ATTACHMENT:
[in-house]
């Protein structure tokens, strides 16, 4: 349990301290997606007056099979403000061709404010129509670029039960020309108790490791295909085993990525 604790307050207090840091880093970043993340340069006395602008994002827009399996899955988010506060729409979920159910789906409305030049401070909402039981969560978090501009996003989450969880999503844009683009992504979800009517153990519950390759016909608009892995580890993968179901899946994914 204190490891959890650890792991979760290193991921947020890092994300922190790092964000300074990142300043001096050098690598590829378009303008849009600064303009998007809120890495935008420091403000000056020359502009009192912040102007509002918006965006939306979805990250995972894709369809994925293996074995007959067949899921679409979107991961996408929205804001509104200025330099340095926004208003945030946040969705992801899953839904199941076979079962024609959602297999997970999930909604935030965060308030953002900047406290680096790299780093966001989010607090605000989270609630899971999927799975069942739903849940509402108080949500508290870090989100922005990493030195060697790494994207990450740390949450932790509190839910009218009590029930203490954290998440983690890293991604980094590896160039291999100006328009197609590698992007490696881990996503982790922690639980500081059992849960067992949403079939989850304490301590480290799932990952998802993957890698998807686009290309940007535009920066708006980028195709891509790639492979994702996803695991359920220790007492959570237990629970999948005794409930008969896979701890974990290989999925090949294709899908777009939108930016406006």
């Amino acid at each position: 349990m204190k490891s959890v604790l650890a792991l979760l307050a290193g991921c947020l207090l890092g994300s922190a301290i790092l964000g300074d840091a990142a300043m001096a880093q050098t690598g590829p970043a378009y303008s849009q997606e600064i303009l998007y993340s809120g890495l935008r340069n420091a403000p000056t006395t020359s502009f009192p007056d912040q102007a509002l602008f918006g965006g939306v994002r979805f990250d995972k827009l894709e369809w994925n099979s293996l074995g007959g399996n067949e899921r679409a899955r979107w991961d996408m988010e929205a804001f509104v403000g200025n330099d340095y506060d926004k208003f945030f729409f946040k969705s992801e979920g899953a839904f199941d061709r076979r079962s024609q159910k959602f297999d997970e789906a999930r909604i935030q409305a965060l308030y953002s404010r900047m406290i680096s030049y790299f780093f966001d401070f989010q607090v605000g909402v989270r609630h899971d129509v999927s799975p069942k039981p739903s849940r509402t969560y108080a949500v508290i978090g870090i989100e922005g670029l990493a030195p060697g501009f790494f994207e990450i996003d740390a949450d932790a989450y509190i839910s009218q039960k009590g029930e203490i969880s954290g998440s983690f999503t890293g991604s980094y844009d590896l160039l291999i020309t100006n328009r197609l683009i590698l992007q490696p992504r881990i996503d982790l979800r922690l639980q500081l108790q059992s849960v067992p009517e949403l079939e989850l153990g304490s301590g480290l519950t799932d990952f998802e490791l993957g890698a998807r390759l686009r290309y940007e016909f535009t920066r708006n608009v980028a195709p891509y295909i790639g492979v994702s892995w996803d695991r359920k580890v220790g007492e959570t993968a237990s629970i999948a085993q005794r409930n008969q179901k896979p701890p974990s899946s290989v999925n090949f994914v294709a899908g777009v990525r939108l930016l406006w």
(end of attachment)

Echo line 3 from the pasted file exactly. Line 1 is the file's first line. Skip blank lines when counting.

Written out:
């Amino acid at each position: 349990m204190k490891s959890v604790l650890a792991l979760l307050a290193g991921c947020l207090l890092g994300s922190a301290i790092l964000g300074d840091a990142a300043m001096a880093q050098t690598g590829p970043a378009y303008s849009q997606e600064i303009l998007y993340s809120g890495l935008r340069n420091a403000p000056t006395t020359s502009f009192p007056d912040q102007a509002l602008f918006g965006g939306v994002r979805f990250d995972k827009l894709e369809w994925n099979s293996l074995g007959g399996n067949e899921r679409a899955r979107w991961d996408m988010e929205a804001f509104v403000g200025n330099d340095y506060d926004k208003f945030f729409f946040k969705s992801e979920g899953a839904f199941d061709r076979r079962s024609q159910k959602f297999d997970e789906a999930r909604i935030q409305a965060l308030y953002s404010r900047m406290i680096s030049y790299f780093f966001d401070f989010q607090v605000g909402v989270r609630h899971d129509v999927s799975p069942k039981p739903s849940r509402t969560y108080a949500v508290i978090g870090i989100e922005g670029l990493a030195p060697g501009f790494f994207e990450i996003d740390a949450d932790a989450y509190i839910s009218q039960k009590g029930e203490i969880s954290g998440s983690f999503t890293g991604s980094y844009d590896l160039l291999i020309t100006n328009r197609l683009i590698l992007q490696p992504r881990i996503d982790l979800r922690l639980q500081l108790q059992s849960v067992p009517e949403l079939e989850l153990g304490s301590g480290l519950t799932d990952f998802e490791l993957g890698a998807r390759l686009r290309y940007e016909f535009t920066r708006n608009v980028a195709p891509y295909i790639g492979v994702s892995w996803d695991r359920k580890v220790g007492e959570t993968a237990s629970i999948a085993q005794r409930n008969q179901k896979p701890p974990s899946s290989v999925n090949f994914v294709a899908g777009v990525r939108l930016l406006w």